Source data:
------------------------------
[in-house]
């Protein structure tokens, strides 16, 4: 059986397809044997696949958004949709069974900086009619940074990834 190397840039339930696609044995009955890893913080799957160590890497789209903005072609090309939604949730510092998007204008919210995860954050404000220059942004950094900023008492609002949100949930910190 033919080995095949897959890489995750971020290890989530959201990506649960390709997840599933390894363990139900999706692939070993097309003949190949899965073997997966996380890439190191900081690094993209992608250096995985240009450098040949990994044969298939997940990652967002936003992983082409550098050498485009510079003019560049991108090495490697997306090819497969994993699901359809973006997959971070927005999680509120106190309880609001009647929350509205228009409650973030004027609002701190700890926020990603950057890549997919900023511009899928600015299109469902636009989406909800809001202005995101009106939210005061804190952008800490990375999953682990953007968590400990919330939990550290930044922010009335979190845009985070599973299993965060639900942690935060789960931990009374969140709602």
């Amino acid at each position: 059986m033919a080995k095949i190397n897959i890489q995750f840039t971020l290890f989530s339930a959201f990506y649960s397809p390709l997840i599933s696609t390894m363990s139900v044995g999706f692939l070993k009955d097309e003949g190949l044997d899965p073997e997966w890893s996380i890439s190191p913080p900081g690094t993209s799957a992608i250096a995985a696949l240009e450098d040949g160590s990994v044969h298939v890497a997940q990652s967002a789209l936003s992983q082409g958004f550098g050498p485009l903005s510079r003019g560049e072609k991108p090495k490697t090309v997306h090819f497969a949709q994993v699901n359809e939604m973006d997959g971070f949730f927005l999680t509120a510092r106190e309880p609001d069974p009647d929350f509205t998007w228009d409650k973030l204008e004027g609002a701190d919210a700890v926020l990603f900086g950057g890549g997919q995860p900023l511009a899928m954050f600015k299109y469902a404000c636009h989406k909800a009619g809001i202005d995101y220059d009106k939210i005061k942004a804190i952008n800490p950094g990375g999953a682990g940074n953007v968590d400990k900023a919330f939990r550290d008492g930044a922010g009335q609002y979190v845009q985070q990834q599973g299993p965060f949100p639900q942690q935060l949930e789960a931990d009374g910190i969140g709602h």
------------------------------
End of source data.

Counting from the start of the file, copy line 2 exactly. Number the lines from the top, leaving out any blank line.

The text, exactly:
């Protein structure tokens, strides 16, 4: 059986397809044997696949958004949709069974900086009619940074990834 190397840039339930696609044995009955890893913080799957160590890497789209903005072609090309939604949730510092998007204008919210995860954050404000220059942004950094900023008492609002949100949930910190 033919080995095949897959890489995750971020290890989530959201990506649960390709997840599933390894363990139900999706692939070993097309003949190949899965073997997966996380890439190191900081690094993209992608250096995985240009450098040949990994044969298939997940990652967002936003992983082409550098050498485009510079003019560049991108090495490697997306090819497969994993699901359809973006997959971070927005999680509120106190309880609001009647929350509205228009409650973030004027609002701190700890926020990603950057890549997919900023511009899928600015299109469902636009989406909800809001202005995101009106939210005061804190952008800490990375999953682990953007968590400990919330939990550290930044922010009335979190845009985070599973299993965060639900942690935060789960931990009374969140709602």